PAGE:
The next morning we got a taxi to Wat Rong Khun (also known as the White Temple). This was an amazing temple which is more of an art exhibit and is designed by architect Chalermchai Kositpipat who designed, built and then opened it to visitors in 1997. We loved it here as it was so quirky and different to any other temple we had seen. Inside of the temple you couldn’t take photos but it was covered in paintings and they had also added loads of pop-culture references in random places integrated into the artwork such as Batman, Superman, The Avengers, Star Wars characters and Disney characters. We made sure to find them all before we left and even though it was very unlike any other temple and the paintings by some would probably be seen as bad, we thought it made the place even better. The temple also had a gory quality to it such as hands holding skulls and skulls hanging from trees but this also added to the place and meant wherever you looked there was something new to see. We spent around an hour here and then got a shared jeep back into town for 40 baht (90p) each.We were dropped off into the centre of town and so went to see some of the temples that were in the area. We only had the one day in Chiang Rai which we had read was enough time but we wanted to make sure we didn’t miss anything. Our first stop was to Wat Phra Singha which is one of Chiang Rai’s oldest temples dating back to 1385. This was a pretty temple with gold stupas and lots of statues of the Buddha.Our next stop was to Wat Sri Bun Rueang which we just stumbled across and had really nice detailing on the entrance to the temple so we had decided to stop in for a look. A lot of the temples were relatively near to one another and would just be on a random street so you would just walk around and go into the temples as you found them.On our way back to the hostel we stopped at the King Mengrai Great Memorial which had a lot of models of elephants and had a few people coming and going to pray and give offerings. This is more of just something to see as you pass through and that’s the only reason why we saw it, I wouldn’t go out of my way to find it.Before we got back to the hostel we also saw the Clock Tower which is famous in Chiang Rai and made by the same architect who designed the White Temple. It’s a nice clock tower but also doubles as a roundabout so we only saw it as we were crossing the road. During the day it’s a bright gold and at night it gets lit up with lasers while music plays putting on a big light show. We didn’t get to see the light show as there was a huge downpour that evening that we only just got back to the hostel in time to miss but we have seen great light shows in Singapore so I don’t mind that we missed it.We had a rest in our hostel and then borrowed the free bicycles from our hostel to go and see some of the sights further out of town. Our first stop was to Wat Rong Seua Ten (the Blue Temple). This temple is a few kilometres away from Chiang Rai city centre but didn’t take us too long to cycle there even if it was a bit hot! The temple gets it’s name from the mass of blue that covers it inside and out and it’s really pretty. It’s still having construction work done to it and is really new with the building of it only starting in 2005 and the main hall was only completed in January 2016.We then continued our ride to Wat Huai Pla Kung which is a temple complex that houses a few buildings and the main attraction of Gian, the Goddess of Mercy. It’s 6km out of Chang Rai so we probably ended up cycling around 20km that day! The goddess statue is enormous and you can see it as you’re cycling towards the complex. It’s bright white and I think the full site is relatively new as the stairs were still being painted when we were there. There is also a nine-tiered Pagoda that is part of the complex which was pretty and had loads of wooden buddhas inside. The inside wasn’t really that impressive but I liked it from the outside.We cycled back into Chiang Rai and went to the Night Bazaar that happens every evening in town. It’s really big and sells clothes, souvenirs and loads of food. We got some really good pineapple for very cheap and then went to the food court which has rows of stands selling pretty similar stuff like noodles, fried rice, hot pots and tempura. We got fried rice and a big bowl of tempura, chips and spring rolls to share which was nice. We then ended our meal with a fruit shake. It was a good last meal in Thailand and gave us time to reflect on the great time we had had.Thailand is a very easy country to travel around as it is very prepared for tourism. It has nice food (although, surprisingly, we preferred the food in the south) and has nice scenery. I don’t think it’s either our favourite country in South East Asia but it’s somewhere we will definitely go to again, particular the southern islands as we had a great time there and they’re really beautiful.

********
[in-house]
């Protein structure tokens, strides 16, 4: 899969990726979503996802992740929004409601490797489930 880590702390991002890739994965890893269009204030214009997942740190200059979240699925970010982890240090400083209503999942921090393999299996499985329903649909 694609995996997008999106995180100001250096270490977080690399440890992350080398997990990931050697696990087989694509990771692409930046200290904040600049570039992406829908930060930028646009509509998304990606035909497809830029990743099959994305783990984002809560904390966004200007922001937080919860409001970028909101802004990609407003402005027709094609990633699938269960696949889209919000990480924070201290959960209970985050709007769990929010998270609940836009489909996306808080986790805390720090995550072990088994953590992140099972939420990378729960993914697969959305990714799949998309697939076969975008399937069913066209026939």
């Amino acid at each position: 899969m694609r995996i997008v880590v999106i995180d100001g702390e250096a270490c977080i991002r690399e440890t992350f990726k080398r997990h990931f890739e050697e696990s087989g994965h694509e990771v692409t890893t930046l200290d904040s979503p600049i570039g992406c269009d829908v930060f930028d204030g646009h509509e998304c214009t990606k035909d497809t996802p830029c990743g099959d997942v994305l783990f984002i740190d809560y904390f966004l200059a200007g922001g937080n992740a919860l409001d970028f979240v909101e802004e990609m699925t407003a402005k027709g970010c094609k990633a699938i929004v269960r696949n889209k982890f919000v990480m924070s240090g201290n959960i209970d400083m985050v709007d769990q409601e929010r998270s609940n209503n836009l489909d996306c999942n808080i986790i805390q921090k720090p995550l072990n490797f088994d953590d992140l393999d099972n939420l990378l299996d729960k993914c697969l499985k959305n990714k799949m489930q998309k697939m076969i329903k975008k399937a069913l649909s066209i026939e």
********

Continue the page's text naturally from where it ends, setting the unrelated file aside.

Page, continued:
Sending love x